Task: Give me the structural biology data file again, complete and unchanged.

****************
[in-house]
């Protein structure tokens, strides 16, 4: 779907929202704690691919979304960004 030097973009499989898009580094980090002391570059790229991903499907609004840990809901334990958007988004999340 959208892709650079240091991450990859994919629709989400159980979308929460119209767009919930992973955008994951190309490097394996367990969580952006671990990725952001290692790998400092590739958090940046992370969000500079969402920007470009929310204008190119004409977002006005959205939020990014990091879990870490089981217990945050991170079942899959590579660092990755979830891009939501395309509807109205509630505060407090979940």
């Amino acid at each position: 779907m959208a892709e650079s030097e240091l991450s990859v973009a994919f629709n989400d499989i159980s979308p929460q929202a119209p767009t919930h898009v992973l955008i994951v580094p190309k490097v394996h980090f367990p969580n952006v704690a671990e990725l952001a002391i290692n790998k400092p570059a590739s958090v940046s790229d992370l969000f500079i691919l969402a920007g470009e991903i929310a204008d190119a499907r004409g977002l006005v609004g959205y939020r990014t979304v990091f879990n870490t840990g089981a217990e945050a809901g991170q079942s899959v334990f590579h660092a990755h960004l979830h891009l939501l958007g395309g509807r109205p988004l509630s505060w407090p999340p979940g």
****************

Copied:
[in-house]
């Protein structure tokens, strides 16, 4: 779907929202704690691919979304960004 030097973009499989898009580094980090002391570059790229991903499907609004840990809901334990958007988004999340 959208892709650079240091991450990859994919629709989400159980979308929460119209767009919930992973955008994951190309490097394996367990969580952006671990990725952001290692790998400092590739958090940046992370969000500079969402920007470009929310204008190119004409977002006005959205939020990014990091879990870490089981217990945050991170079942899959590579660092990755979830891009939501395309509807109205509630505060407090979940």
């Amino acid at each position: 779907m959208a892709e650079s030097e240091l991450s990859v973009a994919f629709n989400d499989i159980s979308p929460q929202a119209p767009t919930h898009v992973l955008i994951v580094p190309k490097v394996h980090f367990p969580n952006v704690a671990e990725l952001a002391i290692n790998k400092p570059a590739s958090v940046s790229d992370l969000f500079i691919l969402a920007g470009e991903i929310a204008d190119a499907r004409g977002l006005v609004g959205y939020r990014t979304v990091f879990n870490t840990g089981a217990e945050a809901g991170q079942s899959v334990f590579h660092a990755h960004l979830h891009l939501l958007g395309g509807r109205p988004l509630s505060w407090p999340p979940g």